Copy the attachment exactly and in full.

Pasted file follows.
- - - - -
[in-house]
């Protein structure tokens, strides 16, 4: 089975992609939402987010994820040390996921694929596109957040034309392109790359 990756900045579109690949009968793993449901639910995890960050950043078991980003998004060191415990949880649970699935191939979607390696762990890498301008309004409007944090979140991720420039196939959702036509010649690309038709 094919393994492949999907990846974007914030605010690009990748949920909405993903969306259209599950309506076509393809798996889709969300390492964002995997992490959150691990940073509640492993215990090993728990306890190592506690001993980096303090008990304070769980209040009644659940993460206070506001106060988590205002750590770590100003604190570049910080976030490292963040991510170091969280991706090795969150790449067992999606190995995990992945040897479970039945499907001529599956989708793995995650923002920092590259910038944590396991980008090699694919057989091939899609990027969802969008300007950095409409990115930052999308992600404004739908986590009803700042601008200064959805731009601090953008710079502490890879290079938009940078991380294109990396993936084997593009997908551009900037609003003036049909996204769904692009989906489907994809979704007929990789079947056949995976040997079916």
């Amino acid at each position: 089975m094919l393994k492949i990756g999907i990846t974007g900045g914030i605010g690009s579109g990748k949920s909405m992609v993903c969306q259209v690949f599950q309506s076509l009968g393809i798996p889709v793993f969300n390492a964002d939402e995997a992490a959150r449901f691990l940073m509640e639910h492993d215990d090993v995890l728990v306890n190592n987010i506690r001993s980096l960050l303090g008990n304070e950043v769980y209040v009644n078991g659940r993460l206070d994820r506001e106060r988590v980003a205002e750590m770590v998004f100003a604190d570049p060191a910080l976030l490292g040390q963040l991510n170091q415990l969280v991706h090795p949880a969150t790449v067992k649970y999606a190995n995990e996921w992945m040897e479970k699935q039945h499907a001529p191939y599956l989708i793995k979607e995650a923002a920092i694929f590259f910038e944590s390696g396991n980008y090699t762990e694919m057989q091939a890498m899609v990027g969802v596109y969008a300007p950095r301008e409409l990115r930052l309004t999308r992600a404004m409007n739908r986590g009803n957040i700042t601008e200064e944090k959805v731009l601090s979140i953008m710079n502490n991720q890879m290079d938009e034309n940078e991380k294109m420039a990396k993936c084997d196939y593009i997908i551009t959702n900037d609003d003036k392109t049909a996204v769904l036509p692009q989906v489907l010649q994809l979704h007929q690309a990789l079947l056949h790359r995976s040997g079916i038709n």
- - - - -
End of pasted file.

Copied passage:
[in-house]
């Protein structure tokens, strides 16, 4: 089975992609939402987010994820040390996921694929596109957040034309392109790359 990756900045579109690949009968793993449901639910995890960050950043078991980003998004060191415990949880649970699935191939979607390696762990890498301008309004409007944090979140991720420039196939959702036509010649690309038709 094919393994492949999907990846974007914030605010690009990748949920909405993903969306259209599950309506076509393809798996889709969300390492964002995997992490959150691990940073509640492993215990090993728990306890190592506690001993980096303090008990304070769980209040009644659940993460206070506001106060988590205002750590770590100003604190570049910080976030490292963040991510170091969280991706090795969150790449067992999606190995995990992945040897479970039945499907001529599956989708793995995650923002920092590259910038944590396991980008090699694919057989091939899609990027969802969008300007950095409409990115930052999308992600404004739908986590009803700042601008200064959805731009601090953008710079502490890879290079938009940078991380294109990396993936084997593009997908551009900037609003003036049909996204769904692009989906489907994809979704007929990789079947056949995976040997079916």
């Amino acid at each position: 089975m094919l393994k492949i990756g999907i990846t974007g900045g914030i605010g690009s579109g990748k949920s909405m992609v993903c969306q259209v690949f599950q309506s076509l009968g393809i798996p889709v793993f969300n390492a964002d939402e995997a992490a959150r449901f691990l940073m509640e639910h492993d215990d090993v995890l728990v306890n190592n987010i506690r001993s980096l960050l303090g008990n304070e950043v769980y209040v009644n078991g659940r993460l206070d994820r506001e106060r988590v980003a205002e750590m770590v998004f100003a604190d570049p060191a910080l976030l490292g040390q963040l991510n170091q415990l969280v991706h090795p949880a969150t790449v067992k649970y999606a190995n995990e996921w992945m040897e479970k699935q039945h499907a001529p191939y599956l989708i793995k979607e995650a923002a920092i694929f590259f910038e944590s390696g396991n980008y090699t762990e694919m057989q091939a890498m899609v990027g969802v596109y969008a300007p950095r301008e409409l990115r930052l309004t999308r992600a404004m409007n739908r986590g009803n957040i700042t601008e200064e944090k959805v731009l601090s979140i953008m710079n502490n991720q890879m290079d938009e034309n940078e991380k294109m420039a990396k993936c084997d196939y593009i997908i551009t959702n900037d609003d003036k392109t049909a996204v769904l036509p692009q989906v489907l010649q994809l979704h007929q690309a990789l079947l056949h790359r995976s040997g079916i038709n």